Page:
Wednesday, February 11, 2009

LPSC 2009: Simulated Plumes with Irregular Vents

Next up in our series on Io-abstracts at this year's LPSC is "DSMC Modeling of 3D Vent Geometries for Ionian Plumes" by William McDoniel, D. Goldstein, P. Varghese, L. Trafton, and B. Stewart. This abstract covers part of continuing research to study Io's atmospheric and volcanic plume dynamics using Direct Simulation Monte Carlo (DSMC) modeling. In this abstract, McDoniel et al. take a look at volcanic plumes with irregularly shaped plume vents.

The University of Texas research team led by Dr. David Goldstein have been modeling the plumes and atmosphere of Io for a number of years using a model called the Direct Simulation Monte Carlo method. From the Wikipedia article, "DSMC is a numerical method for modeling rarefied gas flows, in which the mean free path of a molecule is of the same order (or greater) than a representative physical length scale (i.e. the Knudsen number Kn is greater than 1)." I quoted that because, while I understand the individual words in that sentence, I'm not sure I would have summarized that properly. So while I may not have a perfect understanding of the method the group uses, I can't argue with results as they have managed, in prior work, to create a proper looking Pele-type plume in Zhang et al. 2003 and dust plume in Zhang et al. 2004. More recently, they have used the DSMC method to look at Io's atmospheric collapse when the satellite enters Jupiter's shadow.

In the research group's previous work with plumes, they assumed a disk-shaped source vent for the plume. First, assume a spherical cow... :-D Well, in McDoniel et al., Goldstein's group decided to look at the effect of a non-circular source vent. This would better match the source vents observed on Io. Prometheus's plume is thought to be generated as an advancing lava flow front cover over pre-existing sulfur dioxide surface frost, causing the ice to become heated and sent skyward to become part of the plume. Tvashtar's plume is thought to be formed at a somewhat linear lava curtain. In short, neither plume, nor other plumes on Io, seems to have a "disk-shaped" source vent. So the authors performed their DSMC simulation, with a Io temperature and atmospheric conditions, using a half-annular vent and compared the resulting plume with a previous simulation using similar conditions but with a disk-shaped source.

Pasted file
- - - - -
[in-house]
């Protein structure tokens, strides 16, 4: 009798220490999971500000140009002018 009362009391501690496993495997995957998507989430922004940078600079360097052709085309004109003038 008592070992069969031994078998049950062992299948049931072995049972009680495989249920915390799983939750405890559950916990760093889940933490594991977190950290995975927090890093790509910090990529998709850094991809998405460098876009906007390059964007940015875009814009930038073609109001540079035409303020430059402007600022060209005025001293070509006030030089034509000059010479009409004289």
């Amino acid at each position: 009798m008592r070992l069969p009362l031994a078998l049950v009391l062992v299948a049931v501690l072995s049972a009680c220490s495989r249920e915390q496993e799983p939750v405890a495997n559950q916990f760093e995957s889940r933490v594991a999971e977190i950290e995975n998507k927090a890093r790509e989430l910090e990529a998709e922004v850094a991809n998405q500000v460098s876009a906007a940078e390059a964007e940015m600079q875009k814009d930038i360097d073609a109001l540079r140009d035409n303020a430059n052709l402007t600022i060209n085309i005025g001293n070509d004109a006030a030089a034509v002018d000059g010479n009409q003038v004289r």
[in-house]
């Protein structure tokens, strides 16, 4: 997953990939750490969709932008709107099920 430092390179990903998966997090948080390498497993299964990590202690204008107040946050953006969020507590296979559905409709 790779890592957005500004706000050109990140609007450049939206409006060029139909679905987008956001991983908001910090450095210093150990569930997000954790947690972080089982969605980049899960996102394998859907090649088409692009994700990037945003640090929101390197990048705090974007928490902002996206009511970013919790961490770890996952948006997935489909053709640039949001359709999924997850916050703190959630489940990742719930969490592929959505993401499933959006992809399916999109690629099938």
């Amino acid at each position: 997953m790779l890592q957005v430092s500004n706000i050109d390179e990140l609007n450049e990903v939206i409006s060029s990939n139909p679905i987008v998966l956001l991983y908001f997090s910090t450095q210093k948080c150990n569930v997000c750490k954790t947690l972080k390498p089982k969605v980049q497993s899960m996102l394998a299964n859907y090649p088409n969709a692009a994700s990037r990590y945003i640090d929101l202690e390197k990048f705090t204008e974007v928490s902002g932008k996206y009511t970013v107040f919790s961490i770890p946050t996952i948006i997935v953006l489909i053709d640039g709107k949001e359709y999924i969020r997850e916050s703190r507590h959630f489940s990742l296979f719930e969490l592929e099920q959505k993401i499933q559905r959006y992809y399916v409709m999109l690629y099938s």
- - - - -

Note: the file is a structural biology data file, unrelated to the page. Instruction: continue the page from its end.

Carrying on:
The authors found that even with an asymmetric source vent, the resulting plume shape is very similar to the axisymmetric case. All the differences in particle density that are apparent near the vent become smeared out before the particles even reach the top of the plume, or the shock canopy. The plume fallout zone is roughly axisymmetric around the half-annular source vent. This model is supported by observation. At Prometheus, there appears to be an irregular-shaped source region (rather than a specific vent crater) but the plume fallout pattern is circular around that source. A similar case can be seen at Pele. What is apparent from the simulation is that high-resolution images of a plume would be required to observe differences in the plume's shape (particularly the particle density near the vent) as a result of the vent shape.

It is nice to see that the DSMC model bear out what has been observed at Galileo once again. However, if anyone on the UT research group is reading this, please, please, perform a simulation with two plumes near each other. We have now observed a number of cases of interaction between two volcanic plumes at Io (Pele/Pillan in 1997, the two Masubi plumes in 2007, the two Kanehekili plumes in 1997, and the two Loki plumes in 1979). We have also seen similar interactions between a dominant dust plume and a much smaller sulfur-rich plume based on surface fallout patterns (like at Marduk and Prometheus). It would be interesting to see what these would look like modeled.

Link: DSMC Modeling of 3D Vent Geometries for Ionian Plumes []

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